The Thief Lord - Oliver Latsch, Cornelia Funke Okay, I actually liked this book a lot. It would have been 4 or even 4.5 stars to me, if not for the STUPID ENDING!

All right, got that off my chest, so, ahem. The book was nice. Charming, entertaining, interesting. I liked the characters, though I can't say I loved any of them--still good for me, since most authors can't seem to do kids with a single-digit age without making them a serious pain in the neck. Cornelia Funke has got that part down. The writing was clear and fine enough that I could get around the occasional Italian phrases that I had to look up.

But the ENDING. Oh, man, the ending seriously made me want to give it 1 or 2 stars. I read it a while ago, though, so looking back on it now, I think I feel a bit more objective. 3 stars to balance out a book that was 90% good.

Beware: there will be spoilers below.

They introduced the idea of the merry-go-round pretty late into the book, like the author realized she needed a core element for a plot and threw it in so she could end the book firmly. I was even okay with that. I kept thinking, "it isn't real magic, it's only a myth. They'll find that out, and then..." I was still interested. I kept reading. Even up to the point where they found the MGR, I kept thinking, "this is still good. I like the MGR. Good descriptions, good setting, what happens next?"

Next: they turn a dude I hated into a little kid, and the kid who was my favorite character--the thief lord, of course--gets turned into an A-D-U-L-T. And, while I was staring in indignation and horror and outright disgust, the entire thing falls apart and the book ends. Leaving Scipio stuck in an adult's body.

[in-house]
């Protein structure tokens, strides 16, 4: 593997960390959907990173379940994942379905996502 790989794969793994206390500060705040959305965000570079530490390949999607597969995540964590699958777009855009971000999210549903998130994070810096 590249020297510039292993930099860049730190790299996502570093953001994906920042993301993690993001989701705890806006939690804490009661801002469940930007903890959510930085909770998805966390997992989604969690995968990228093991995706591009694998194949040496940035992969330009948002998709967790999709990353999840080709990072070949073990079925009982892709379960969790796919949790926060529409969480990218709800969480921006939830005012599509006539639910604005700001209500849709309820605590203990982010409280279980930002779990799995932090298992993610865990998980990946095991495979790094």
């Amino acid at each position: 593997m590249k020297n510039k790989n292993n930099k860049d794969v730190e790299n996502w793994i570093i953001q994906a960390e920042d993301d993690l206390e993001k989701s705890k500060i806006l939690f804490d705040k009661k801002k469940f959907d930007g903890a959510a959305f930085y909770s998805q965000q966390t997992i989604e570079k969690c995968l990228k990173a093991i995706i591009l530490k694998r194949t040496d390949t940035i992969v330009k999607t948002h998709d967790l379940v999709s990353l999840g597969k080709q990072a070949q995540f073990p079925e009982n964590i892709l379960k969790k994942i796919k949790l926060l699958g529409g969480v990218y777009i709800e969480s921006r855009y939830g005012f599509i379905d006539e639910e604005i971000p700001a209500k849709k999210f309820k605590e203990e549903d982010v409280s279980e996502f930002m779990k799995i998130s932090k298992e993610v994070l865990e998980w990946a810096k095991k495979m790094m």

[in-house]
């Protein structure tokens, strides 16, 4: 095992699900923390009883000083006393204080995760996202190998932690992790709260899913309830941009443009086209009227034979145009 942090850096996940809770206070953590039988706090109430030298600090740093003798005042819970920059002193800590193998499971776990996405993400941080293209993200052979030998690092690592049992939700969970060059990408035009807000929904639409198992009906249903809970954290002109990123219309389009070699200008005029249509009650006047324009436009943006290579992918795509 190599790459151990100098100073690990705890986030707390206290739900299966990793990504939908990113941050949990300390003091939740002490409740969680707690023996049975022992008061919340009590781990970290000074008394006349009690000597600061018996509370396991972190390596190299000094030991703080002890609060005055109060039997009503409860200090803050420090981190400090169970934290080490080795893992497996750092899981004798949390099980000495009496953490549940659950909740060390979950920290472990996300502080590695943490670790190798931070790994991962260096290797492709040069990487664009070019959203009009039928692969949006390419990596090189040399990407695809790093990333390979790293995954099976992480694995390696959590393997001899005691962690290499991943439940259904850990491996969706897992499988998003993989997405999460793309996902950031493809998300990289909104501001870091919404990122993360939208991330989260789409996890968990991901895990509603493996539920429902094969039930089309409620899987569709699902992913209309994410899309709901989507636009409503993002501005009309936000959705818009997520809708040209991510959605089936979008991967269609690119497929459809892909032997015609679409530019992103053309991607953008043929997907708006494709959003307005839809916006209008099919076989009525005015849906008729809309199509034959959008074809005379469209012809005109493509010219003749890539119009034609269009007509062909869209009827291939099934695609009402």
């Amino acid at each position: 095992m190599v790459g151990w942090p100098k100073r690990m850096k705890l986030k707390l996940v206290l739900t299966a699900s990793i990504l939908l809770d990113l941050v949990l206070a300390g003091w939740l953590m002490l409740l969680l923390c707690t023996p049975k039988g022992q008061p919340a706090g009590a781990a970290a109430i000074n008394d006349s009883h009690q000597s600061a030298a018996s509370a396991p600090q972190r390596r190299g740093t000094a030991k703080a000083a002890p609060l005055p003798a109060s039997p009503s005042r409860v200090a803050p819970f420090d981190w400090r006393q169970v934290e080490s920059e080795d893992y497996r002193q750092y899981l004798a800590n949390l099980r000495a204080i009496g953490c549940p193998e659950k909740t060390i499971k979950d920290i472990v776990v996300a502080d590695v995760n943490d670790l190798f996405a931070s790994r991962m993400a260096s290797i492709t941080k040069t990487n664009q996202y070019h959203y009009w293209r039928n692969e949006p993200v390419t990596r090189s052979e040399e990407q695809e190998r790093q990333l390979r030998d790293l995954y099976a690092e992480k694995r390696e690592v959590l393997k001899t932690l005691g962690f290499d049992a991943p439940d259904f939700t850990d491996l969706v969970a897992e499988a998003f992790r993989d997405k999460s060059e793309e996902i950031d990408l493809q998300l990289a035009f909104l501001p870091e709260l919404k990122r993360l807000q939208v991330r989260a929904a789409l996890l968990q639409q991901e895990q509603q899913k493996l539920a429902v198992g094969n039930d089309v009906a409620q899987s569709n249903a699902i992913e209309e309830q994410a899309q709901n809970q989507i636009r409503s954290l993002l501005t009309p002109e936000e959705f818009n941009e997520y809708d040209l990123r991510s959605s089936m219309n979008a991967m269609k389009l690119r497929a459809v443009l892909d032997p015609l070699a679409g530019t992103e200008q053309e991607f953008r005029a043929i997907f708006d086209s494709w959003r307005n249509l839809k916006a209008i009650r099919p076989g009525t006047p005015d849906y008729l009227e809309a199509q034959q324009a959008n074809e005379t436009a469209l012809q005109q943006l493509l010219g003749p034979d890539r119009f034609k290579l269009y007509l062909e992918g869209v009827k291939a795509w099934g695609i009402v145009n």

Now, I don't actually remember how old he was--somewhere between ten and fourteen, I think--but just imagine your kid, or your younger sibling, or your niece or nephew or whatever, suddenly getting more than half a decade older at that point. He/she would NOT be okay, would not just put on a hat and a trench-coat and get back to his life as if nothing had happened. The mentality of that plot twist is just unfathomable to me.

WHY did she introduce the stupid magic element in the first place, especially so late into a book that was good without it, and WHY did she not reverse the effects, or something?

I like Cornelia Funke. The Inkheart books are really, really good, and Dragon Rider is a great kid's book, bar the plane-flying rats. I expected better of her than this. I think that's why the betrayal hurts so badly.